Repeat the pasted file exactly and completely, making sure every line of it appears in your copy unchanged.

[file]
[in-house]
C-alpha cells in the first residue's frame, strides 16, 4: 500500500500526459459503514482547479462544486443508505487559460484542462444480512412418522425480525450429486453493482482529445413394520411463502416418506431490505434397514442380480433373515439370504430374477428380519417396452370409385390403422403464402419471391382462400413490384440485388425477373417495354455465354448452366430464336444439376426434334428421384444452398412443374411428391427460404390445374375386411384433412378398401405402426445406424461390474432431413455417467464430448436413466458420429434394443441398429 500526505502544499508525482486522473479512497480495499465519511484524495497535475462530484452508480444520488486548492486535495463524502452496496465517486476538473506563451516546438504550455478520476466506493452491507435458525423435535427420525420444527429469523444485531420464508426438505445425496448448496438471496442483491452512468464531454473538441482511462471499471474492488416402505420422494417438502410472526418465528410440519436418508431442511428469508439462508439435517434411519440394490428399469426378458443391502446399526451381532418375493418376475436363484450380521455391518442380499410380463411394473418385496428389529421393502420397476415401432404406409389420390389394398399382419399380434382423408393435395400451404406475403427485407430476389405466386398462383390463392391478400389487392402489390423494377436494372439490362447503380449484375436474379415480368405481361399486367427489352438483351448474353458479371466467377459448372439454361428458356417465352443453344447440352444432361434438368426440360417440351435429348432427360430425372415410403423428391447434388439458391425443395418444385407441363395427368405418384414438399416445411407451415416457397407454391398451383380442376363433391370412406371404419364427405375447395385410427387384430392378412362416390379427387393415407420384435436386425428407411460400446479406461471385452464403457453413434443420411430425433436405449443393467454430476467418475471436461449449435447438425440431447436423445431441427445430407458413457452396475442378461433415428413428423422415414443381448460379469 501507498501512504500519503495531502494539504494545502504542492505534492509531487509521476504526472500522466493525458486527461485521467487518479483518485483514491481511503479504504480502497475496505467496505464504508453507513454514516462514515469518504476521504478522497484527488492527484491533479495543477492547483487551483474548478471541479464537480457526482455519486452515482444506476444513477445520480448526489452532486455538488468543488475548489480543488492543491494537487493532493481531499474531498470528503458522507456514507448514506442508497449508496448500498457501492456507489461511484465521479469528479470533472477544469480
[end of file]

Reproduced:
[in-house]
C-alpha cells in the first residue's frame, strides 16, 4: 500500500500526459459503514482547479462544486443508505487559460484542462444480512412418522425480525450429486453493482482529445413394520411463502416418506431490505434397514442380480433373515439370504430374477428380519417396452370409385390403422403464402419471391382462400413490384440485388425477373417495354455465354448452366430464336444439376426434334428421384444452398412443374411428391427460404390445374375386411384433412378398401405402426445406424461390474432431413455417467464430448436413466458420429434394443441398429 500526505502544499508525482486522473479512497480495499465519511484524495497535475462530484452508480444520488486548492486535495463524502452496496465517486476538473506563451516546438504550455478520476466506493452491507435458525423435535427420525420444527429469523444485531420464508426438505445425496448448496438471496442483491452512468464531454473538441482511462471499471474492488416402505420422494417438502410472526418465528410440519436418508431442511428469508439462508439435517434411519440394490428399469426378458443391502446399526451381532418375493418376475436363484450380521455391518442380499410380463411394473418385496428389529421393502420397476415401432404406409389420390389394398399382419399380434382423408393435395400451404406475403427485407430476389405466386398462383390463392391478400389487392402489390423494377436494372439490362447503380449484375436474379415480368405481361399486367427489352438483351448474353458479371466467377459448372439454361428458356417465352443453344447440352444432361434438368426440360417440351435429348432427360430425372415410403423428391447434388439458391425443395418444385407441363395427368405418384414438399416445411407451415416457397407454391398451383380442376363433391370412406371404419364427405375447395385410427387384430392378412362416390379427387393415407420384435436386425428407411460400446479406461471385452464403457453413434443420411430425433436405449443393467454430476467418475471436461449449435447438425440431447436423445431441427445430407458413457452396475442378461433415428413428423422415414443381448460379469 501507498501512504500519503495531502494539504494545502504542492505534492509531487509521476504526472500522466493525458486527461485521467487518479483518485483514491481511503479504504480502497475496505467496505464504508453507513454514516462514515469518504476521504478522497484527488492527484491533479495543477492547483487551483474548478471541479464537480457526482455519486452515482444506476444513477445520480448526489452532486455538488468543488475548489480543488492543491494537487493532493481531499474531498470528503458522507456514507448514506442508497449508496448500498457501492456507489461511484465521479469528479470533472477544469480